Consumer Watchdog's president Jaimie Court said the aim of the adverts was to "make the public aware of how out of touch Schmidt and Google are when it comes to our privacy rights. Google knows more about us than most government agencies."

"Google's motto is 'don't be evil' and the way Eric Schmidt has been talking lately proves he has not been living up to that standard."

Specifically Mr Court is referring to Mr Schmidt's recent comments about privacy and online behaviour.

"Schmidt is out of control," said Mr Court.

"When questioned about privacy, he has said, 'If you have something that you don't want anyone to know, maybe you shouldn't be doing it in the first place.' Recently, he suggested children could change their names when they got older if they wanted to escape what was embarrassing and public in their online lives."

As well as deriding Google and its CEO in this 540ft video screen in one of America's most populous squares, Consumer Watchdog has a serious message about online privacy in general. It wants Congress to implement a "do not track me" list that prevents Google and any other internet company from tracking users' every move online.

The list would work just like the "do not call list" which has been pretty successful at stopping those annoying marketing phone calls you get just as you are about to sit down for dinner/put the baby in the bath/read the toddler a book/or enjoy a sip of wine.

Google has taken quite a bit of heat lately over privacy. Its own admission that its Street View cars had mistakenly collected snippets of information leaking from unprotected networks in people's homes resulted in criticism from privacy advocates around the world.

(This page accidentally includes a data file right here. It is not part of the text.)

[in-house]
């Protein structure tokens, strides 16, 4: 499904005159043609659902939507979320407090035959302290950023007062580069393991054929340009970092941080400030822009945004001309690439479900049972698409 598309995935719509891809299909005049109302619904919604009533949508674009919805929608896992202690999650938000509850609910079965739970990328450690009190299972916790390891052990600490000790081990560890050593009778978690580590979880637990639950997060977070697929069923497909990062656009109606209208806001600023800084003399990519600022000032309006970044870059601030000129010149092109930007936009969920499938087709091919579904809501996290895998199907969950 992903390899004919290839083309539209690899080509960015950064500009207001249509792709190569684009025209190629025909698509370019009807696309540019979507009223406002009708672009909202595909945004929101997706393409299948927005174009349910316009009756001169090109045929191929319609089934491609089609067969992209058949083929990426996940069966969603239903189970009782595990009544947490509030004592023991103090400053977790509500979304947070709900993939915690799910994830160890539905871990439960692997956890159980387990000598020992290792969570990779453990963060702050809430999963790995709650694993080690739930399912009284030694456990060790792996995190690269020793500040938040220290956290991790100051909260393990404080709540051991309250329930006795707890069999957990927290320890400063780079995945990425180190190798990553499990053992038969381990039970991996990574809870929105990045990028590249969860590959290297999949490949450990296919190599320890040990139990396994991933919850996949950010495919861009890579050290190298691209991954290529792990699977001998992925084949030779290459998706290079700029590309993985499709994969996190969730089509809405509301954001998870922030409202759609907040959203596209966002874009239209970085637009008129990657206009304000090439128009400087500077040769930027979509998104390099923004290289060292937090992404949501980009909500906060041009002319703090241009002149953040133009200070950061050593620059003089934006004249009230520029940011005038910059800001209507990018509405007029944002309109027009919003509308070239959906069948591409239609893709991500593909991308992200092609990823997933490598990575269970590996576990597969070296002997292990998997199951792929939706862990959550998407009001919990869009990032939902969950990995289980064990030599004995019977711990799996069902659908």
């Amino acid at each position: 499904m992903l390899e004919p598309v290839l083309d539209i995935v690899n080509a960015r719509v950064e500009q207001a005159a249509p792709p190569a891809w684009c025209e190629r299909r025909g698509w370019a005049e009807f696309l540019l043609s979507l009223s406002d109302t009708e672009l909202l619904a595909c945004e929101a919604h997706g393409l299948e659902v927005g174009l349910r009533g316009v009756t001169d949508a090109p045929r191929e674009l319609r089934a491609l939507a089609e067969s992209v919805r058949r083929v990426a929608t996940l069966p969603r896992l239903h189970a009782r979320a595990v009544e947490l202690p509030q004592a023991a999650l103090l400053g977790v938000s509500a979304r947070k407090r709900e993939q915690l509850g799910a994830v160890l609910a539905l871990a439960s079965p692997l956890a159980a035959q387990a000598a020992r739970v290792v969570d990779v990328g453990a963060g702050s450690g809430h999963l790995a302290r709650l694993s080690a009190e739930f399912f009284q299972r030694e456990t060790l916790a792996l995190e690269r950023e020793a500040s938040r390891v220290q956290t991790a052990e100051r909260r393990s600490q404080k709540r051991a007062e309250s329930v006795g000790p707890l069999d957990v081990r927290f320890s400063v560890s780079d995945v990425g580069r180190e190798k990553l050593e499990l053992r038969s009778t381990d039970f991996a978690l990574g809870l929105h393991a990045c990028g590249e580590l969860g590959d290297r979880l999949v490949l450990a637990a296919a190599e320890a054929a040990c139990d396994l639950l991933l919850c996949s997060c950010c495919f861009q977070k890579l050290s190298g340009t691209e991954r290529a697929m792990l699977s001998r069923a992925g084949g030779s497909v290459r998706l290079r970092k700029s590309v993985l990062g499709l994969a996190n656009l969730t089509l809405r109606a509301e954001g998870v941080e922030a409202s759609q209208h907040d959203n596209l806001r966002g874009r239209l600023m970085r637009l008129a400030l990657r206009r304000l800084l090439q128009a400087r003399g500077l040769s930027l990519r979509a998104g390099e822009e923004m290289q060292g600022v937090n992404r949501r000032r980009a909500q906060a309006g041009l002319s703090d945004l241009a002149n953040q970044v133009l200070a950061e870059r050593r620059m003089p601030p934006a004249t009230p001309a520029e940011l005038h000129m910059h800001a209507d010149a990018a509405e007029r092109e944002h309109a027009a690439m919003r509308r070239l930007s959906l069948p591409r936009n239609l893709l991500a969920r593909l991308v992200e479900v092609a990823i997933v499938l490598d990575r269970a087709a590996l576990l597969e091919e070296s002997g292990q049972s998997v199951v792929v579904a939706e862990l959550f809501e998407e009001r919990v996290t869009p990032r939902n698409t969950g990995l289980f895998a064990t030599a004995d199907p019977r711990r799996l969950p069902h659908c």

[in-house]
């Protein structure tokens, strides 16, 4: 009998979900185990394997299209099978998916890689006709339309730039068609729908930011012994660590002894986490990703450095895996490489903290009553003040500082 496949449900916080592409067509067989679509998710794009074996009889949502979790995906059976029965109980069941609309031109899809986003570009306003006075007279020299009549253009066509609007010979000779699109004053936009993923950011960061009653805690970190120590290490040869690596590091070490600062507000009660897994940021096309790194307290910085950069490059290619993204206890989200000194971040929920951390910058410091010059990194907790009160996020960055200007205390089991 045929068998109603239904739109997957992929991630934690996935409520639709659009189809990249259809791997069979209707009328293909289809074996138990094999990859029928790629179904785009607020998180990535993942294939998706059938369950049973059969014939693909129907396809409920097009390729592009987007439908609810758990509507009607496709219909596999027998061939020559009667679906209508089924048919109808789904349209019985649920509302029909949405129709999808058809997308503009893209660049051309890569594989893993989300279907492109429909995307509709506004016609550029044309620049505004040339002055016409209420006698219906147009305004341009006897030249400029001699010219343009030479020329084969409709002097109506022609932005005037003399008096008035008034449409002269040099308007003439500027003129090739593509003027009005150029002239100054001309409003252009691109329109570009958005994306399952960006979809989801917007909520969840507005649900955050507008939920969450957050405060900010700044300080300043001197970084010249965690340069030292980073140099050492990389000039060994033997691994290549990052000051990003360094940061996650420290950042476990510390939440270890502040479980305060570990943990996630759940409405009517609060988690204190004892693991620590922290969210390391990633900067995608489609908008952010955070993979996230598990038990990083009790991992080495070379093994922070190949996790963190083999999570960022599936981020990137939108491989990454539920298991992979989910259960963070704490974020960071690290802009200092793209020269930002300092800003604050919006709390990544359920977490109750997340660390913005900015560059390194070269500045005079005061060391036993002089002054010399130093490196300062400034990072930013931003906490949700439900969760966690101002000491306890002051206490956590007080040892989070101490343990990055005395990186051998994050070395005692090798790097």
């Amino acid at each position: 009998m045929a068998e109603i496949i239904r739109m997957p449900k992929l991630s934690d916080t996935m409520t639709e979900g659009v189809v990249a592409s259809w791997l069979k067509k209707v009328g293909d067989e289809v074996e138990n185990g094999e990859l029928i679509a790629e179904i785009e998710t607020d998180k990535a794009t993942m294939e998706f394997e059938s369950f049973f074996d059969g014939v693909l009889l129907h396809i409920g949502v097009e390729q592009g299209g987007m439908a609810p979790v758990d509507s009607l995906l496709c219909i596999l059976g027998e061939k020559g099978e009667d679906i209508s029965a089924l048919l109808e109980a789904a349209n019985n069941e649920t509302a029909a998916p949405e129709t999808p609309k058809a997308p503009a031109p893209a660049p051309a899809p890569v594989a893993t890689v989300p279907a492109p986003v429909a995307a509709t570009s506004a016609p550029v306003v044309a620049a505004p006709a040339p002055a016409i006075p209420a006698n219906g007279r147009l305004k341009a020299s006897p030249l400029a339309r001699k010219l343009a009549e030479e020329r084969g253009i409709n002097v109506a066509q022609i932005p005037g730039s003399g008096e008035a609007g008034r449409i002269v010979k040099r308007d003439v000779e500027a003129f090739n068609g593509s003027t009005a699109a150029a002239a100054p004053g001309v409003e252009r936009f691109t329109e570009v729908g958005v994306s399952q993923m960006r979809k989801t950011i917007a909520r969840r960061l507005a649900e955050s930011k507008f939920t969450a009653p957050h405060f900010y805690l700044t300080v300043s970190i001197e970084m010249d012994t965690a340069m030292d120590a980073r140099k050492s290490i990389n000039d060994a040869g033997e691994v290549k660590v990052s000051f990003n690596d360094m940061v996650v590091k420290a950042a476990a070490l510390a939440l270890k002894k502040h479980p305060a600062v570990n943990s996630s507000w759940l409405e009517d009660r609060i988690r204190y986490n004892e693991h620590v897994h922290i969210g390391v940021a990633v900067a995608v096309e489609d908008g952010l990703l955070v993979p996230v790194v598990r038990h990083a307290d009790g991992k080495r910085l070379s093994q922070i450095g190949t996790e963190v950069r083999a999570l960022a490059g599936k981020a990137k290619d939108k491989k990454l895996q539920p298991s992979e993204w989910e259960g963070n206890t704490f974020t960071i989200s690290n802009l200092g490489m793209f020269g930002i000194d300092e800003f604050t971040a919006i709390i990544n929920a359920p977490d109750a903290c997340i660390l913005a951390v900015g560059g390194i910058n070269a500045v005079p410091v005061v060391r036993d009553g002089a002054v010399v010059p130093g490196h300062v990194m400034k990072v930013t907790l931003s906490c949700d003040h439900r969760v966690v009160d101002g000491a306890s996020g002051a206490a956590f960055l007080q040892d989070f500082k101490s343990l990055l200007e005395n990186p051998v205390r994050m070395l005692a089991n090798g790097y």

Google's foray into social networking with its product Buzz also lead to unwanted headlines about a cavalier attitude towards privacy.

But as the Wall Street Journal points out, Consumer Watchdog is not above reproach. The group claimed that the Street view cars could have collected national security information from members of Congress but the Journal pointed out that it made the "allegations after sitting outside the homes of the members itself and sniffing for unsecured traffic".

Google's response to the advert is sanguine.

"We like ice cream as much as anyone, but we like privacy even more," Google said in response to the BBC.

"That's why we provide tools for users to control their privacy online, like Google Dashboard, Ads Preference Manager, Chrome incognito mode and 'off the record' Gmail chat."

The California-based internet Titan said that information about its privacy tools can be found online at google.com/privacy.

Apple heats up living room TV war

Maggie Shiels | 09:21 UK time, Thursday, 2 September 2010

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The battle for the living room has been heating up for a while; now that Apple has reloaded its weapons, the fight just got more interesting.

Steve Jobs

In the past, Apple co-founder and chief exec Steve Jobs has been a little dismissive of Apple TV, referring to it as a "hobby". He made light of that at Apple's autumn event in San Francisco, then moved to elevate the product and stuck a hard-to-beat $99 (£64) price tag on it.